Let's take that MAYBE and make it a YES. Here's the winning formula:
Check out this example from a Newegg page of some better user benefits for the Olympus PEN E-E-PL1 Digital Camera:
In particular, look at this one:
It's a simple equation: The first half of the sentence lists the features, and the second half, starting with "which offers," converts those features to user benefits. It's won't cost much to do, and that added piece of content will increase consumer confidence and boost sales.
We'll talk about the use of headers in a future post. But for now, if I were in charge of this product detail page, I'd include an abbreviated version of this equation in each of the headers for the cheaters (i.e., most of us) who only read headlines.
Thus, instead of
Stunning 2.7-inch HyperCrystal LCD
why not this?
Stunning 2.7-inch HyperCrystal LCD for Easy Viewing
Hammer home the user benefits of your product in section headers and cheaters galore will thank you with their credit cards.
We could spend days exposing merchandisers across every product line who break this rule. But in the interest of brevity (sic), let's look, somewhat randomly, at how top brands have addressed one particular feature of one particular product.
The product is cordless power drills, and the feature is "torque."
Look torque up on Wikipedia and you'll think you're being stalked by your high school physics teacher. Don't let the gibberish disarm you; at its heart, torque is a measurement of the "turning force" on an object, such as a bolt. Hence, it's a very useful measurement for power drills.
The greater the torque, the greater the ability to drill into difficult materials. You don't need much torque to hang pictures or install sheet rock, but you'll want a high-torque drill to drive bolts into metal posts. And there can be a difference of a couple hundred dollars between a low-torque and high-torque drill, so this is not an academic exercise.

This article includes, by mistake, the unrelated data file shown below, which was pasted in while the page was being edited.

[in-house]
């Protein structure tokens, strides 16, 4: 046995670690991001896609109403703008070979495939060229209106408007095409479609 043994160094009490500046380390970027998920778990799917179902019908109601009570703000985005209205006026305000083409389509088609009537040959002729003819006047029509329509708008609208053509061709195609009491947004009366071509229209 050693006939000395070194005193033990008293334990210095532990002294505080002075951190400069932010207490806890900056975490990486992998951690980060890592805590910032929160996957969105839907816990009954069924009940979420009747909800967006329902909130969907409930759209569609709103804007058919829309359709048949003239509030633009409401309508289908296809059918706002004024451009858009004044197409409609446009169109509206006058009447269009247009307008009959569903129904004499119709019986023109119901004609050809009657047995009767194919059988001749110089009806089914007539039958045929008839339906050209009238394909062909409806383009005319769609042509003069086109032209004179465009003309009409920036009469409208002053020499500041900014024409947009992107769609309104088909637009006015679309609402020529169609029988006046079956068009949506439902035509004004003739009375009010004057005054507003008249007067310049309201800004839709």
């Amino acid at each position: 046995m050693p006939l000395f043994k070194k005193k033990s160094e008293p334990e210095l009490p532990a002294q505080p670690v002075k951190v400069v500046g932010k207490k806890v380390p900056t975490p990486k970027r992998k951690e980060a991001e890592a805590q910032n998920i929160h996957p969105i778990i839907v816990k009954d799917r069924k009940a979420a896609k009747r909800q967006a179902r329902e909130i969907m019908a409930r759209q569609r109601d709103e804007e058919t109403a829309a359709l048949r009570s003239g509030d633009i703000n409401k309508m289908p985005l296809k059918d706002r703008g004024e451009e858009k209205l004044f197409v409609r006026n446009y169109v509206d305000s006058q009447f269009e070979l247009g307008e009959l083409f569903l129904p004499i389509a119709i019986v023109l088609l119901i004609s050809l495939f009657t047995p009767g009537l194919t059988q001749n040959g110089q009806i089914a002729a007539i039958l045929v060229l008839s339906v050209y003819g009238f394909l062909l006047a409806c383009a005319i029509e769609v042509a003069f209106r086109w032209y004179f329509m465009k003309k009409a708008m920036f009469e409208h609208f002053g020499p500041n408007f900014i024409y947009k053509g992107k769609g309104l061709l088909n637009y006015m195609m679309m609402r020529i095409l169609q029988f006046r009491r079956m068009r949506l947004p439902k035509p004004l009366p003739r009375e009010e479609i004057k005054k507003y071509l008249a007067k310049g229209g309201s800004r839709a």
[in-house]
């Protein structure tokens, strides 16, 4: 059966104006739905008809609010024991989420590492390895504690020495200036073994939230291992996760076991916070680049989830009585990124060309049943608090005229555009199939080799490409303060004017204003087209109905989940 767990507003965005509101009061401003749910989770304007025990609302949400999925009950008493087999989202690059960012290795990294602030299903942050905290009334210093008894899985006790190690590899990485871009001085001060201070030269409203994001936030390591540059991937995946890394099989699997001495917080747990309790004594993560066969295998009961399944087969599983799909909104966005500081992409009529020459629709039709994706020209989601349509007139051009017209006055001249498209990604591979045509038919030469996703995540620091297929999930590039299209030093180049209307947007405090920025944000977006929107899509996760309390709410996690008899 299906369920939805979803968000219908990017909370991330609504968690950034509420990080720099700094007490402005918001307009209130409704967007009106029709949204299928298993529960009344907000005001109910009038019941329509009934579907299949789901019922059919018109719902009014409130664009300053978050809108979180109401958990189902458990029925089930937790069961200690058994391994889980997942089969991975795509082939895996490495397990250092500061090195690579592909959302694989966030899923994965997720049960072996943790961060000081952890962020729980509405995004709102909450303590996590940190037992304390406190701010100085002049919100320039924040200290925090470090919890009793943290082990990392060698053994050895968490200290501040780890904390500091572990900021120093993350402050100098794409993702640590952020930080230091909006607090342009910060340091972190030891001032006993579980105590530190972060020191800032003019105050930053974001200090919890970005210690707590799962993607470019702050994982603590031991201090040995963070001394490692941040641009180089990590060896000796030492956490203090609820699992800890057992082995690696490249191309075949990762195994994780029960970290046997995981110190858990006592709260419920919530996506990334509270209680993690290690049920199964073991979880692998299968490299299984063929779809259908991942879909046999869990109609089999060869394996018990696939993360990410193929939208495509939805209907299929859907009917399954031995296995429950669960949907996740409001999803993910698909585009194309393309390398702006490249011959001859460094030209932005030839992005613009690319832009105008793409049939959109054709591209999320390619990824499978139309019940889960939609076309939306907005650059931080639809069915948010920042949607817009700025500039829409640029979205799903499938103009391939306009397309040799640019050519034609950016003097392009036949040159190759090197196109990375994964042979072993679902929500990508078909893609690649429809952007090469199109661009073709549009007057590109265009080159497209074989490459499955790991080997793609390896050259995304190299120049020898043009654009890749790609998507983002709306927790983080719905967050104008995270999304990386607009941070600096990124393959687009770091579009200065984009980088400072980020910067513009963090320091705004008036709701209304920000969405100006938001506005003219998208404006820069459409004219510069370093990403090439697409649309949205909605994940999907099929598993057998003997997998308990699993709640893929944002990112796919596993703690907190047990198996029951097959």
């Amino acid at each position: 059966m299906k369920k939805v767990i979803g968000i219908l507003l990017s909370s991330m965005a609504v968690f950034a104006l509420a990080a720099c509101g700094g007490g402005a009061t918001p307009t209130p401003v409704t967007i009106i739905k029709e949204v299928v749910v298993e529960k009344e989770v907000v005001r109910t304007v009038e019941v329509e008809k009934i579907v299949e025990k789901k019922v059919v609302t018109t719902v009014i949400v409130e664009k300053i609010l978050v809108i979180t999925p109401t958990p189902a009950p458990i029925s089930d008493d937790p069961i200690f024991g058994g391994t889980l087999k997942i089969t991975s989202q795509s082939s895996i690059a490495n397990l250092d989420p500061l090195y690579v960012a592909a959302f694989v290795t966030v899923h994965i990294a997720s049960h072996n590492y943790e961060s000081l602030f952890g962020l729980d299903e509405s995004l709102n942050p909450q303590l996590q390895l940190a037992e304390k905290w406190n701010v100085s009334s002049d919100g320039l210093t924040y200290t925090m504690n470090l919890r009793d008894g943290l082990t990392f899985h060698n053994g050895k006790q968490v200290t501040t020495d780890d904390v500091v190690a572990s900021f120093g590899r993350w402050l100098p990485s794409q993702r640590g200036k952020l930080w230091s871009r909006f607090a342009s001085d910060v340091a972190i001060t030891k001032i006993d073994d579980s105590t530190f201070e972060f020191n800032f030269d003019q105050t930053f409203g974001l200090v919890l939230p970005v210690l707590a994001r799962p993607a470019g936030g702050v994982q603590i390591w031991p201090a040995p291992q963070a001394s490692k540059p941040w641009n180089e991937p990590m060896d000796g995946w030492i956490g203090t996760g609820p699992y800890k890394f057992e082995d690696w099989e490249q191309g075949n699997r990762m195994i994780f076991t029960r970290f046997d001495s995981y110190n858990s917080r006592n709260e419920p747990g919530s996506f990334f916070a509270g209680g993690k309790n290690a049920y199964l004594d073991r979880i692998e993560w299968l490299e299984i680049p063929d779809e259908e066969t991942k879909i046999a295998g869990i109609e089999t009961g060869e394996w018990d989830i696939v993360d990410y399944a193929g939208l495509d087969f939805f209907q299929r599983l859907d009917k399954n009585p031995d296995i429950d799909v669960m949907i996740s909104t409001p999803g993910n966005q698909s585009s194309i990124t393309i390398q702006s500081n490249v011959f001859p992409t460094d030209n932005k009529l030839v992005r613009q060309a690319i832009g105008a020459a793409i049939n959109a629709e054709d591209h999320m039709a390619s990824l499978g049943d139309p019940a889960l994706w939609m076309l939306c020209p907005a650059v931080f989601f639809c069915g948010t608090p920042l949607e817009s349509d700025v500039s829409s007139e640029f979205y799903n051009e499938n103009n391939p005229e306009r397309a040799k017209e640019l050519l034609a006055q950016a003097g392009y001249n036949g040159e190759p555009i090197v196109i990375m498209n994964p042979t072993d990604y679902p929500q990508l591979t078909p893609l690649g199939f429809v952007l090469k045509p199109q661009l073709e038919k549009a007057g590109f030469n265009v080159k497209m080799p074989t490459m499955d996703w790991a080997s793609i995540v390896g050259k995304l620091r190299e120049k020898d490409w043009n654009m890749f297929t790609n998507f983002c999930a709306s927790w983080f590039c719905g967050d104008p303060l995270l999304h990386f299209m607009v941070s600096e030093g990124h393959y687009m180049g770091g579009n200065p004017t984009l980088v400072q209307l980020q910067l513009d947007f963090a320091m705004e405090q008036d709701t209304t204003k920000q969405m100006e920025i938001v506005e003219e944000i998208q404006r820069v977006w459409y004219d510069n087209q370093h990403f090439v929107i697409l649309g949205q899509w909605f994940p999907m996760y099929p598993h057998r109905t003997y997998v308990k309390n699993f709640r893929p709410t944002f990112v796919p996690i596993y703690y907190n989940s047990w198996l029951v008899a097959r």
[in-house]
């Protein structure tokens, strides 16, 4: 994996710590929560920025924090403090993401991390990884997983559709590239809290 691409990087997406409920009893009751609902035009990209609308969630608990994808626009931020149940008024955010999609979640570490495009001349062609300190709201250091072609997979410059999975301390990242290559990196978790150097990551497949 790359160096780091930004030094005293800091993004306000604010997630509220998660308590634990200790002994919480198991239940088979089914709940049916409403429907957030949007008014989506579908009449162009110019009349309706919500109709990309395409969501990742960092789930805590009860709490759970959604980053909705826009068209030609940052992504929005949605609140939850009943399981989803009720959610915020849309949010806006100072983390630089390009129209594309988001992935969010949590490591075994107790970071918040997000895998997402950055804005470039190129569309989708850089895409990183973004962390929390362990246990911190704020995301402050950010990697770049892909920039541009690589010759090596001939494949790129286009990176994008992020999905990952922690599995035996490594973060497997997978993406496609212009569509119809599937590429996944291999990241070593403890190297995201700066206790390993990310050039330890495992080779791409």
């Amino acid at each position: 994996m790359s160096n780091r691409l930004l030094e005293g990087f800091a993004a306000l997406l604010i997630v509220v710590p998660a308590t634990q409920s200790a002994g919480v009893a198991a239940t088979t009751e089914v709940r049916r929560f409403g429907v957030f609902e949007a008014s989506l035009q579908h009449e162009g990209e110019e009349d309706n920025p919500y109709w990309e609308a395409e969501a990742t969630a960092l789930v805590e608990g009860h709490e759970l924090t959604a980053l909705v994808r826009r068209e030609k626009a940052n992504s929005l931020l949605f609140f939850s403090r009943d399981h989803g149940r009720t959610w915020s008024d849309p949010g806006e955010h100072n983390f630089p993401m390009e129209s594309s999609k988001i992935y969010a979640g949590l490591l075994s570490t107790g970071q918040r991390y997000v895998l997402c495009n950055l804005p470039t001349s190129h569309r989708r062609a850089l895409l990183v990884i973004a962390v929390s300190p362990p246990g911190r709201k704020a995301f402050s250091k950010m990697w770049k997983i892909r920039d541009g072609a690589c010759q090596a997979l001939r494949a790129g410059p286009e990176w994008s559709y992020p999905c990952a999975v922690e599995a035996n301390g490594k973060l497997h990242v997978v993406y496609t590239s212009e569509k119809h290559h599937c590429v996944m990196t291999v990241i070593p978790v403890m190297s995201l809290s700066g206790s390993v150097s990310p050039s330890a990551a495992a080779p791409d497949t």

However, very few, if any, drill manufacturers explain the user benefits of torque. For example, below is a summary of how the brands of the four top-selling cordless drills on Home Depot describe the torque in their drills:
Makita 18 Volt Lithium Ion: Motor provides up to 450 in. - lb. of torque for the power to drill or drive in a variety of materials
CP: (Oh, really? A variety of materials such as, um, paper? Concrete? Krypton?)
Ryobi P850 1/2 in. 18-Volt Cordless Drill: 24-position clutch for high-torque applications
CP: How much torque?
Milwaukee 2601-22 M18 Red Lithium 1/2 in. 18 Volt Compact Drill: Compact motor delivers 400 in.-lbs. of maximum torque
CP: This means that I can, um, drill a bolt into a, um, what exactly?)
DEWALT DC759KA 1/2 in. 18-Volt Cordless Compact Drill: No torque reference
CP: Torqueless drills rock!
Here's how Content Ping would do it:
Compact motor delivers 400 in. lbs. of maximum torque, making it ideal for many construction tasks, including drilling into hardwoods, metal, and concrete. (How's that for a last-chance power drive?)
Browse retail sites across product lines, and you'll find that less than 50 percent of product descriptions, if they have any useful product detail content to speak of, include user benefits in their copy.